Story and photography by Roy Ramsay
Fall is a very busy season for photographers, both amateur and professional alike. There is a specific window of time where the fall colours are at their peak. This window of time is largely determined by location, weather conditions in the area, and species of trees. In my home province of Ontario the peak typically occurs around the last week of September to the second week of October. Again, depending on the weather, and other factors out of our control, this window can move. Generally the more northern the location, and higher the elevation, the earlier the colours peak. As you move south the window can occur later by as much as two weeks. For Ontario’s real-time colour report visit www.ontarioparks.com/fallcolour. This will be an invaluable guide as to when and where to be this fall.
What’s your preference?
Are you a camper, day-tripper, B&Ber or do you like to pamper yourself a little bit on your photographic trips? I have tried them all, and to be honest while camping does have its certain nostalgic appeal, I do prefer the comfort and flexibility that certain motels and resorts offer. The nights can get pretty chilly during the fall, and if you don’t like the damp, chilly air that time of year, then you might too.
During my last trip up to Algonquin Provincial Park, my favourite location for shooting fall colours, I stayed at a place called the Blue Spruce Resort, run by proprietors Scott and Linda Hayden (www.bluespruce.ca). The Blue Spruce offers rustic cabins and studio suites that will satisfy the most demanding of patrons. The Blue Spruce is located in Dwight, ON, just outside the west gate of the park. While it’s a bit more expensive than camping, the resort offers a comfortable “home base” from which to venture out for the day to photograph the fall colours. At day’s end it offers a nice, warm place to relax, process images and take a hot shower. It even has access to WiFi. One of the greatest perks of this particular resort is that every cabin and studio room has its own kitchen, or if you prefer outdoor cooking, a BBQ.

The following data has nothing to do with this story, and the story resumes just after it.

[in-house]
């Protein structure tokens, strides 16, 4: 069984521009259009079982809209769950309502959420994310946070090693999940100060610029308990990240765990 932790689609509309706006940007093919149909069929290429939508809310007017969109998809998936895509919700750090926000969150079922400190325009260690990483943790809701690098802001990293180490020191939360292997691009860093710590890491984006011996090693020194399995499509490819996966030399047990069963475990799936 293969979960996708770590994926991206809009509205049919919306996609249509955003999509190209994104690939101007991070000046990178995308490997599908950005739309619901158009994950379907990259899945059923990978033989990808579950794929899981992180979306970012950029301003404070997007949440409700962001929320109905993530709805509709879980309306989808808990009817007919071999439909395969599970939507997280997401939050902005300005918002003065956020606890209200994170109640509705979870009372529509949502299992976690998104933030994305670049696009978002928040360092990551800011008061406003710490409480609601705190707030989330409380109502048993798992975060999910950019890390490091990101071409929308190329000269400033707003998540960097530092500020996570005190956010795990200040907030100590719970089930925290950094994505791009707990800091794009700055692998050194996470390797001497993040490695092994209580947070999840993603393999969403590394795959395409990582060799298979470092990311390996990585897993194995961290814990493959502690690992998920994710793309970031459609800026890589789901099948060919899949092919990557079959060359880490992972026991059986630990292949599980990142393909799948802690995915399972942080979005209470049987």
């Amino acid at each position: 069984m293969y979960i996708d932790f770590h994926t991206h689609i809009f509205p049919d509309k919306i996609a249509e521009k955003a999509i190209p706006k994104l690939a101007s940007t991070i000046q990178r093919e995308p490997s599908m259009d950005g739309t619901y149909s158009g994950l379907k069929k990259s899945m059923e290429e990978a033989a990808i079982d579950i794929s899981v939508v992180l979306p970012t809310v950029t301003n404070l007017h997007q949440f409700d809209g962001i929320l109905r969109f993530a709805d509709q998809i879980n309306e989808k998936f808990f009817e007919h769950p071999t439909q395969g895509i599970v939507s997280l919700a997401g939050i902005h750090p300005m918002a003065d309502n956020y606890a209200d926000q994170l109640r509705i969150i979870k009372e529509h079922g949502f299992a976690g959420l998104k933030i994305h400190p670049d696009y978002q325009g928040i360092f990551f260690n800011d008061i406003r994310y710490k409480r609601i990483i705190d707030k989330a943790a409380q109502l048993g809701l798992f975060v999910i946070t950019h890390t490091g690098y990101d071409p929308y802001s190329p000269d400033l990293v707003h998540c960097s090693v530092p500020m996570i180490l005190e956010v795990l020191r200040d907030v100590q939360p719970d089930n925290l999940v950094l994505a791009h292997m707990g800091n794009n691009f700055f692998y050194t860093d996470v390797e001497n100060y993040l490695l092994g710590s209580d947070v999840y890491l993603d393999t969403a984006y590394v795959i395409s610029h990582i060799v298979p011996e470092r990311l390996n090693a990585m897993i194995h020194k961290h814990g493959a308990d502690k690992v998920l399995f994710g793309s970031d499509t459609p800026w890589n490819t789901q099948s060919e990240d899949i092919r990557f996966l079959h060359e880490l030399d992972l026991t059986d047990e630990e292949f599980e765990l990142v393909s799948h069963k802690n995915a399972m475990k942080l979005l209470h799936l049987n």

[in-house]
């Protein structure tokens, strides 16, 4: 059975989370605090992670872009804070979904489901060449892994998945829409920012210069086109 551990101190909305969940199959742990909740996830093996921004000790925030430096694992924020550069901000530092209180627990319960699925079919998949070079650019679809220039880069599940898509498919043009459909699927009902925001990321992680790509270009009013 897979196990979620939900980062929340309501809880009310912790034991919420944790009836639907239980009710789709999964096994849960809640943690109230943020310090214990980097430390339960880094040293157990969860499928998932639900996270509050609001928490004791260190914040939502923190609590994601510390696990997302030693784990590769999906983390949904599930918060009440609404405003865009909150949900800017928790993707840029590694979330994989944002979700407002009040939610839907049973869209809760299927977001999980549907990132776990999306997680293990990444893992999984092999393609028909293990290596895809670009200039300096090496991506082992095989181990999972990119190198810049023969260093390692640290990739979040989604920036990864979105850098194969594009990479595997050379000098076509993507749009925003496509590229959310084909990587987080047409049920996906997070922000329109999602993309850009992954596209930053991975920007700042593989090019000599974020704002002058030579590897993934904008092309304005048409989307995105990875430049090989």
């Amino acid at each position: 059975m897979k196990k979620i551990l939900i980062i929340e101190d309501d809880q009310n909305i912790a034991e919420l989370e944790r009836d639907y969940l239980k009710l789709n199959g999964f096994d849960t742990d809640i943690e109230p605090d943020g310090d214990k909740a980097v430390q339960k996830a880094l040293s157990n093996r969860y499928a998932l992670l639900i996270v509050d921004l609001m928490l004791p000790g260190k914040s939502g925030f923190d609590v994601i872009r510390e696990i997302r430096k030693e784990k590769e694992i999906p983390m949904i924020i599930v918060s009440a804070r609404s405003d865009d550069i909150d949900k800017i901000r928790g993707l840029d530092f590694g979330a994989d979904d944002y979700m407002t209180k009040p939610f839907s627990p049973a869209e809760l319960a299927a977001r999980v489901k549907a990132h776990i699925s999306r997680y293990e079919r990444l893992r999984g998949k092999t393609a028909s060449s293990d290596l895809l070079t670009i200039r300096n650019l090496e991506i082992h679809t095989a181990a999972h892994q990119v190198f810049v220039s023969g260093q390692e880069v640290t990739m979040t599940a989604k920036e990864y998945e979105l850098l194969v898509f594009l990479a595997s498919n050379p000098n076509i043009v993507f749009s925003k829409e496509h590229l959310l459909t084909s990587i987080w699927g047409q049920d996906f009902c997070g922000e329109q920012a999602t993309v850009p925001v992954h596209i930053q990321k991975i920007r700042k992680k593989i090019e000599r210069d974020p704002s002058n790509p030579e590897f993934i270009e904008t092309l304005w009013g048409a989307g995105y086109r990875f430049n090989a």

This is great for planning your days of photography. As we all know, photographers are up before the crack of dawn and shoot until the last of light at dusk. The ability to bring groceries and cook your own meals, for me, is paramount. Not only does this keep costs down, but you can get up and eat breakfast before heading out on your shoot. You can pack your own snacks and lunches too. Your eating menu and schedule are your own. I found that it’s a bit of a challenge with B&Bs and hotels because the meal schedules don’t always mesh well with the outdoor photographer and the hours we keep. Another benefit to the resort approach is you can bring your family with you. They can enjoy the many activities of the resort and surrounding area, while you are busy “working.” After your day’s shoot you can rejoin your family and hear about their fantastic time as you sit on the deck, or in the living room of your own cabin. This was a great way to end each day. The Blue Spruce is open year round, and this area offers many activities and photographic opportunities regardless of the season. It’s definitely a must-try if you are in the area.
Final fall thoughts
I will leave you with a thought or two about capturing fall colours this season. Remember to use your polarizer to reduce glare and increase colour saturation, try to find complimentary colours to put together in your compositions to increase image impact, such as blues with orange, red and yellow. Lastly don’t forget to look up into the canopy while on the trails. Amazing colours are all around you.
Enjoy the season.